## Sunday, November 14, 2010

### A Homework Experiment

At the beginning of the semester I decided to try something new with homework. Basically, students were supposed to do as many problems as they thought necessary to get the understanding of the material that they desired. If a student notices that there are essentially one or two types of problems in a section (as is frequently the case with our textbook), they probably don't need to do many problems. Other students might require more practice to feel comfortable with material. I gave them the responsibility of deciding for themselves how much to do.

Each week, students turned in a sheet saying which problems they did, how they would grade their own understanding, what major and minor issues they had, any questions they had, and a "well-written" solution to one problem. Grading has been pretty easy, and I've basically just graded on completion. It's been nice to get questions on homework (and respond with individual answers), and to see students evaluating their own mistakes. Quality of "well-written" solutions varied a bit, but I did see many good ones.

Our first exam really didn't go so great, even though I hadn't seen many students rate their own understanding on homeworks much below a B. I think this was partially due to this relaxed structure of homework. After the exam I asked the students to tell me (anonymous feedback was fine) if they wanted to see anything change to make the class better for them, and I never heard anything. Our second exam, last week, went a bit better, and I like to think perhaps study habits had improved.

Anyway, part of what I wanted to see, doing homework this way, was if there was a relationship between number of problems done for homework and exam scores. I've been keeping track of how many problems each student did each week (probably miscounting slightly occasionally), and so after this last exam I broke out gnumeric. In the name of privacy (thanks to those in my twitter/facebook network for their thoughts here), I varied each point by some random small perturbation, and have removed axes labels and scales, with the following result:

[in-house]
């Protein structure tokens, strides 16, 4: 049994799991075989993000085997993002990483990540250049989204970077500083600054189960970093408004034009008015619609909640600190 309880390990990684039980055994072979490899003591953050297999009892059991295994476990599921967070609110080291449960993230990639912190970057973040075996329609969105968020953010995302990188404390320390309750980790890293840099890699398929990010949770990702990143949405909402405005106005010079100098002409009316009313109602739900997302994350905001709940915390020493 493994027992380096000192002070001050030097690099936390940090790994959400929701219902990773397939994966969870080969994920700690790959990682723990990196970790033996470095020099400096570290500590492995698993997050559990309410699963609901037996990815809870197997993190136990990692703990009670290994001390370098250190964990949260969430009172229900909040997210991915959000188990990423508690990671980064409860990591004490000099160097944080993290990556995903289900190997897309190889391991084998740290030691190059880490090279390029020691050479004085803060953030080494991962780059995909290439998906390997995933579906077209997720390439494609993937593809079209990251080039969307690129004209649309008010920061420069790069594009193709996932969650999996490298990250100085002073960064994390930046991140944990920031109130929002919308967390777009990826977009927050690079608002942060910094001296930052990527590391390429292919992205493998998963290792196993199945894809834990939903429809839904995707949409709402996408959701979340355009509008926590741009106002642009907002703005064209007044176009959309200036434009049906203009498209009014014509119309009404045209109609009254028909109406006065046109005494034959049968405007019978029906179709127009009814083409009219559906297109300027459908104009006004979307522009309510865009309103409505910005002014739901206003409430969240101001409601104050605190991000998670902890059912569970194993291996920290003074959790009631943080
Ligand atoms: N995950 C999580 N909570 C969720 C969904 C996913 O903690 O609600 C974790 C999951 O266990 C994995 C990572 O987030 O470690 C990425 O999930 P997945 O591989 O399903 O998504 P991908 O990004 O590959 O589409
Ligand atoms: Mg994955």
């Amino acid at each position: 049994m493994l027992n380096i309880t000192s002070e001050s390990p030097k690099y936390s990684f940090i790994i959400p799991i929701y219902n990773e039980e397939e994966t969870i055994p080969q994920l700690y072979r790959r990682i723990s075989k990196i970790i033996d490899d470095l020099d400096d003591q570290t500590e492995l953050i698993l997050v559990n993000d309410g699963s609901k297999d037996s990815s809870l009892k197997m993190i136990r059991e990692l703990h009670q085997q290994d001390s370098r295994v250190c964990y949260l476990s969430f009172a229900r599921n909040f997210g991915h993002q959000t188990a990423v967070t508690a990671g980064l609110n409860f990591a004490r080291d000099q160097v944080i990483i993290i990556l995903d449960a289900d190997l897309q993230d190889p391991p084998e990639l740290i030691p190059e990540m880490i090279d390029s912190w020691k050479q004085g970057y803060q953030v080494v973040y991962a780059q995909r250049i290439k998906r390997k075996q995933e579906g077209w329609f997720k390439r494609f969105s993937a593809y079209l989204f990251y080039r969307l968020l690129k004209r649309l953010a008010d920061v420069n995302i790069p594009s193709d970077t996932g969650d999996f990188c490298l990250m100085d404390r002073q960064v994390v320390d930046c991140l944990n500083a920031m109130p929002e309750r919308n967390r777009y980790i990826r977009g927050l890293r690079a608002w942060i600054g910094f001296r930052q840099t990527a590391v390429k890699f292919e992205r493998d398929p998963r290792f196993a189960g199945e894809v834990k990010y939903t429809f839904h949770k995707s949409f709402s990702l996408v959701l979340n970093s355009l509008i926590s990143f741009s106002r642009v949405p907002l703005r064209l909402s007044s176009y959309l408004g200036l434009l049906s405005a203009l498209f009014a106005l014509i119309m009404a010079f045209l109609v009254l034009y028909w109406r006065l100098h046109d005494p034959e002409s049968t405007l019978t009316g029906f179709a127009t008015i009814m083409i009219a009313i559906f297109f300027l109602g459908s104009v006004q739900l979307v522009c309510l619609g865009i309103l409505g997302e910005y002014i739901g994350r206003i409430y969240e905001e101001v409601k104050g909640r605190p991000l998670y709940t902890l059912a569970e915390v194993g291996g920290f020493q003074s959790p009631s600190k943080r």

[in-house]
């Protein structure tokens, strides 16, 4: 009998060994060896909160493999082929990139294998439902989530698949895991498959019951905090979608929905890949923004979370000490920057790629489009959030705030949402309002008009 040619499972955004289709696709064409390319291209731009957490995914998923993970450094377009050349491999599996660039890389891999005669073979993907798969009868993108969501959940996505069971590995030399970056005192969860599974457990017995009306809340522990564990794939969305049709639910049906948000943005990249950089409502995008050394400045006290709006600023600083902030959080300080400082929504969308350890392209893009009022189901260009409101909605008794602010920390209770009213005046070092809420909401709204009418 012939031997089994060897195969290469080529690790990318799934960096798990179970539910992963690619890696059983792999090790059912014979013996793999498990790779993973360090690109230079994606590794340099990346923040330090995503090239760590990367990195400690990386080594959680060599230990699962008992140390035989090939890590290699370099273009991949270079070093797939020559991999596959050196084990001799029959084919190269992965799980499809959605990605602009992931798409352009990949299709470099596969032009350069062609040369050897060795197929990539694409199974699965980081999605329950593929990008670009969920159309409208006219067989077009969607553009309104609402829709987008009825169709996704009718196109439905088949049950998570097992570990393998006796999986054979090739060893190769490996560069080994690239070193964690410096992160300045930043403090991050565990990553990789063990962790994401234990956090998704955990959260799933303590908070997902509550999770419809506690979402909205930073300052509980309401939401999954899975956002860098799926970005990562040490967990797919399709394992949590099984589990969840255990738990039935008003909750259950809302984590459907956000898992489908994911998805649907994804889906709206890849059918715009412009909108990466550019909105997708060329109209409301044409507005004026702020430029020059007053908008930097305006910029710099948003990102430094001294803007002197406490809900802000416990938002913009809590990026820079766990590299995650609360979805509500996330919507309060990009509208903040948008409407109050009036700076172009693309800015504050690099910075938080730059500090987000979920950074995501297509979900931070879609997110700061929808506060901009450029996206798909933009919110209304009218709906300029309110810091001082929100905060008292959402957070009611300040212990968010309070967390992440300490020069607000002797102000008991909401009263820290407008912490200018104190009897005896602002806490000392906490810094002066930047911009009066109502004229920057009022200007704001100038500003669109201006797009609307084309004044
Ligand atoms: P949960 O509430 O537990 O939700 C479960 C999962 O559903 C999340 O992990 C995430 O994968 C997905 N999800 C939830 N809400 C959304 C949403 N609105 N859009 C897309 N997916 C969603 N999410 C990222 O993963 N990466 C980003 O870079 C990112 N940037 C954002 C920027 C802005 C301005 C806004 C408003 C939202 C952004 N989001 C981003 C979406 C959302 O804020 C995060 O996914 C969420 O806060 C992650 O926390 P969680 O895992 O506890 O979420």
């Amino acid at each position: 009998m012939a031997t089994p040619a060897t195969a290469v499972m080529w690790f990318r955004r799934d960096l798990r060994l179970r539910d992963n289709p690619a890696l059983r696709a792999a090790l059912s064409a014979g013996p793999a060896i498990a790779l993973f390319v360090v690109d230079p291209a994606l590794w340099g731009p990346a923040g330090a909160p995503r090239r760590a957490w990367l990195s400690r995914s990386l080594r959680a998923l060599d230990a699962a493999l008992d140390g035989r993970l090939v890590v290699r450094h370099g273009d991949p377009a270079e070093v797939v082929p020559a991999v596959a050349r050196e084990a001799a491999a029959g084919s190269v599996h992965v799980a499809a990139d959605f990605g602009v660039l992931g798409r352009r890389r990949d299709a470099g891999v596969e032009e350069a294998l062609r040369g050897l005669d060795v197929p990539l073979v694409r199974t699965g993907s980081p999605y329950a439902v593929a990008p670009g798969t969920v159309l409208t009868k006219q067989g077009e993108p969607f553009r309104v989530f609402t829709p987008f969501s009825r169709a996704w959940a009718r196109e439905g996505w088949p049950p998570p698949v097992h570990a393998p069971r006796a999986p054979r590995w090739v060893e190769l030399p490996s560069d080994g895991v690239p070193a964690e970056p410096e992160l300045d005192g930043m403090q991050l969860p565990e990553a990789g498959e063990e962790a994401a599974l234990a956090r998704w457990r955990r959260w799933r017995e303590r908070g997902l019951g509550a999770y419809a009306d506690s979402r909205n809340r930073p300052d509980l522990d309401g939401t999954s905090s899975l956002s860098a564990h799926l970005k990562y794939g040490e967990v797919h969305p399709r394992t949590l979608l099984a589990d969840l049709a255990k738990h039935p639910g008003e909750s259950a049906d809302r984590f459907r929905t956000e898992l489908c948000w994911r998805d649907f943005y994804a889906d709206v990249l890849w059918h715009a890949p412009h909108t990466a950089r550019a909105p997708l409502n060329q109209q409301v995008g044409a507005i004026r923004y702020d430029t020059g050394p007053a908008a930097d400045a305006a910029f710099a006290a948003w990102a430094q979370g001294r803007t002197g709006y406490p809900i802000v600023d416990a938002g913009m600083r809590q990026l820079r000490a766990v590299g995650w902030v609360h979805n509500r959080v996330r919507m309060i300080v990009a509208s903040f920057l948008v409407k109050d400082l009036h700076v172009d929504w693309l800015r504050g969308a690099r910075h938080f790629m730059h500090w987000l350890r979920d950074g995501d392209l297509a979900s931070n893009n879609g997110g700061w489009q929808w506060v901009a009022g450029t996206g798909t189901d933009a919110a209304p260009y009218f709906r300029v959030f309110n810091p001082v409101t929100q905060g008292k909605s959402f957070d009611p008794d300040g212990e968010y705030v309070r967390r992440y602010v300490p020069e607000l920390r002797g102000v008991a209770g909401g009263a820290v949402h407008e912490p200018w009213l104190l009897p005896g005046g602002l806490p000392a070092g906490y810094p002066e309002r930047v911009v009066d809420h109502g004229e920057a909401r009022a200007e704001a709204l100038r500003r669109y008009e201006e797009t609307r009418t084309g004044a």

The x-axis is number of problems done, and the y-axis is the sum of the two exam grades divided by the sum of the two best possible exam grades. It's nice to see that the linear fit has a positive slope, at least. The correlation coefficient for the actual scores was about 0.23, so not so great. What I find slightly interesting is that it just about looks like (and does in the actual scores too) there are 3 clusters... a large collection on the left, another 8 there in the middle, and 3 more at the end who did lots of problems.

I know it wasn't particularly scientific, or rigorous, but that's what I've got. I never told the students I was collecting this data (I'll show this to them in class tomorrow), in hopes that they wouldn't be just making up how much they did, but it's still a possibility. I almost wish I'd kept track of the scores students gave themselves, but it's too late now.

Speaking of class tomorrow, I better go sort out what we're doing...

Jon Ingram said...

It really would be a good idea to remove that regression line. Given that, just from the shape of the data, there is obviously no linear fit, fitting a straight line isn't going to tell you anything, and is indeed positively misleading.

The data is *not* increasing from left to right, except in the limited sense that you had no complete failures among the small group who completed most of the problems, which could just be down to the sample size.

Given that you've got clusters, stick to looking at the clusters, and thinking about what that means.

Given, for example, that no one is doing all the problems, would it be an idea to suggest some important ones to them, so they don't just spend the limited time they give you working on questions 1 2 3 out of 10? It looks like this would be a useful skill to get your right-hand-side students to develop -- they are spending more time working on the problems than their exam results warrant.

sumidiot said...

@Jon, thanks for your feedback, I think you've made several good points. I haven't come up with much of an interpretation about clustering... perhaps it's just an illusion. Perhaps those 8 work together?

On your final point, I think the textbook we use doesn't have interesting enough exercise sets. When I look at them, I see basically one or two questions in each section, just copied with different numbers. I believe I pointed this out to students at the beginning of the semester, but brought it back up today.

Also, on your suggestion, I removed the line when I showed my students the graph. One student noted the lack of correlation. Of course, I showed them the graph with the line too, for grins.